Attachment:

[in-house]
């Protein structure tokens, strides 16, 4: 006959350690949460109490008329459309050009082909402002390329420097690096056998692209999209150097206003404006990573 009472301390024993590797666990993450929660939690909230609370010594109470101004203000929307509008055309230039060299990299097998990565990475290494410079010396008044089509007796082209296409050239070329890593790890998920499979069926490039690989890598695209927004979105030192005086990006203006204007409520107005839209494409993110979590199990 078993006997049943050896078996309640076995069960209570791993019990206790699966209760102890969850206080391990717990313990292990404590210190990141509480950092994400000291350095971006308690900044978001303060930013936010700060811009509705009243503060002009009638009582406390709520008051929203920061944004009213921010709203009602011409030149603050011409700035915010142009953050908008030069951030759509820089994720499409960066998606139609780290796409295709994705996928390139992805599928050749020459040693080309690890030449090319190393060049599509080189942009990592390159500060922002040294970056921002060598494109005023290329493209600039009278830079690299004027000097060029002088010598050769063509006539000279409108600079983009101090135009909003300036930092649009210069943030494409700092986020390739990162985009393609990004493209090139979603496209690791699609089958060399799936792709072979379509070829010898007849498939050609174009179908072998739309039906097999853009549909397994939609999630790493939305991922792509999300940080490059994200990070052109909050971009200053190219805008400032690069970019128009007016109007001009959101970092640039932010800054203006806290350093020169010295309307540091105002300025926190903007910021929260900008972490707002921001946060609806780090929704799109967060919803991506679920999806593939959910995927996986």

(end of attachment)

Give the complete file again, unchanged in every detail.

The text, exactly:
[in-house]
């Protein structure tokens, strides 16, 4: 006959350690949460109490008329459309050009082909402002390329420097690096056998692209999209150097206003404006990573 009472301390024993590797666990993450929660939690909230609370010594109470101004203000929307509008055309230039060299990299097998990565990475290494410079010396008044089509007796082209296409050239070329890593790890998920499979069926490039690989890598695209927004979105030192005086990006203006204007409520107005839209494409993110979590199990 078993006997049943050896078996309640076995069960209570791993019990206790699966209760102890969850206080391990717990313990292990404590210190990141509480950092994400000291350095971006308690900044978001303060930013936010700060811009509705009243503060002009009638009582406390709520008051929203920061944004009213921010709203009602011409030149603050011409700035915010142009953050908008030069951030759509820089994720499409960066998606139609780290796409295709994705996928390139992805599928050749020459040693080309690890030449090319190393060049599509080189942009990592390159500060922002040294970056921002060598494109005023290329493209600039009278830079690299004027000097060029002088010598050769063509006539000279409108600079983009101090135009909003300036930092649009210069943030494409700092986020390739990162985009393609990004493209090139979603496209690791699609089958060399799936792709072979379509070829010898007849498939050609174009179908072998739309039906097999853009549909397994939609999630790493939305991922792509999300940080490059994200990070052109909050971009200053190219805008400032690069970019128009007016109007001009959101970092640039932010800054203006806290350093020169010295309307540091105002300025926190903007910021929260900008972490707002921001946060609806780090929704799109967060919803991506679920999806593939959910995927996986």